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This reasoning reveals that the amounts of reactant and product present at equilibrium are determined by therates of the forward and reverse reactions. If the rate of the forward reaction ( e.g. decomposition ofN 2 O 4 ) is faster than the rate of the reverse reaction, then atequilibrium we have more product than reactant. If that difference in rates is very large, at equilibrium there will be much moreproduct than reactant. Of course, the converse of these conclusions is also true. It must also be the case that the rates of theseprocesses depends on, amongst other factors, the volume of the reaction flask, since the amounts of each gas present atequilibrium change when the volume is changed.

Observation 2: equilibrium constants

It was noted above that the equilibriumpartial pressures of the gases in a reaction vary depending upon a variety of conditions. These include changes in the initial numbersof moles of reactants and products, changes in the volume of the reaction flask, and changes in the temperature. We now study thesevariations quantitatively.

Consider first the reaction here . Following on our previous study of this reaction, we inject an initial amount ofN 2 O 4 (g) into a 100L reaction flask at 298K. Now, however, we vary theinitial number of moles of N 2 O 4 (g) in the flask and measure the equilibrium pressures of both thereactant and product gases. The results of a number of such studies are given here .

Equilibrium partial pressures in decomposition reaction
Initial n N 2 O 4 P N 2 O 4 (atm) P N O 2 (atm)
0.1 0.00764 0.033627
0.5 0.071011 0.102517
1 0.166136 0.156806
1.5 0.26735 0.198917
2 0.371791 0.234574
2.5 0.478315 0.266065
3 0.586327 0.294578
3.5 0.695472 0.320827
4 0.805517 0.345277
4.5 0.916297 0.368255
5 1.027695 0.389998

We might have expected that the amount of NO 2 produced at equilibrium would increase in direct proportion to increases in the amount ofN 2 O 4 we begin with. [link] shows that this is not the case. Note that when we increase the initial amountof N 2 O 4 by a factor of 10 from 0.5 moles to 5.0 moles, the pressure of NO 2 at equilibrium increases by a factor of less than 4.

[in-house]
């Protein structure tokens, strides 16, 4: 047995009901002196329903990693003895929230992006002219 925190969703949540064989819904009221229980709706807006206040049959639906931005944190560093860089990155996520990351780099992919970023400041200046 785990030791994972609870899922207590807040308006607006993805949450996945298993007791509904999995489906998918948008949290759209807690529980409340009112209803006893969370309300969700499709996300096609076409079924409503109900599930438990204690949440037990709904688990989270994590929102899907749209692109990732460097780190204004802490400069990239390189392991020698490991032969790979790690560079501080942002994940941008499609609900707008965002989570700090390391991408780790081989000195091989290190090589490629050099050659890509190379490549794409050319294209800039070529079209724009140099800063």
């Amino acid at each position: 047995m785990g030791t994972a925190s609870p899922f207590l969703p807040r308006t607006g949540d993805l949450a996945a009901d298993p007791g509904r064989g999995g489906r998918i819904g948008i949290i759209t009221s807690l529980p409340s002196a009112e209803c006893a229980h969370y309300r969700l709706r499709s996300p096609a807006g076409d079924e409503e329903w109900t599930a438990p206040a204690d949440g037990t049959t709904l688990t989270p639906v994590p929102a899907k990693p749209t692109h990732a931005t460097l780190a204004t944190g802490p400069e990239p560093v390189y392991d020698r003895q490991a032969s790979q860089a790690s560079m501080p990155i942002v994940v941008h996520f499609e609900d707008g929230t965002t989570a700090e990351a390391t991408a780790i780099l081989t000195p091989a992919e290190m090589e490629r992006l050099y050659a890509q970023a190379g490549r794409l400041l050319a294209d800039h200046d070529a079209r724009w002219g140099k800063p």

The relationship between the pressures at equilibrium and the initial amount ofN 2 O 4 is perhaps more easily seen in a graph of the data in [link] , as shown in [link] . There are some interesting features here. Note that, when the initial amount ofN 2 O 4 is less than 1 mol, the equilibrium pressure of NO 2 is greater than that of N 2 O 4 . These relative pressures reverse as the initial amount increases,as the N 2 O 4 equilibrium pressure keeps track with the initial amount but the NO 2 pressure falls short. Clearly, the equilibrium pressure of NO 2 does not increase proportionally with the initial amount of N 2 O 4 . In fact, the increase is slower than proportionality, suggestingperhaps a square root relationship between the pressure of NO 2 and the initial amount of N 2 O 4 .

Equilibrium partial pressures in decomposition reaction

We test this in [link] by plotting P N O 2 at equilibrium versus the square root of the initial number of moles ofN 2 O 4 . [link] makes it clear that this is not a simple proportional relationship, but it is closer. Note in [link] that the equilibrium pressure P N 2 O 4 increases close to proportionally with the initial amount of N 2 O 4 . This suggests plotting P N O 2 versus the square root of P N 2 O 4 . This is done in [link] , where we discover that there is a very simple proportional relationshipbetween the variables plotted in this way. We have thus observed that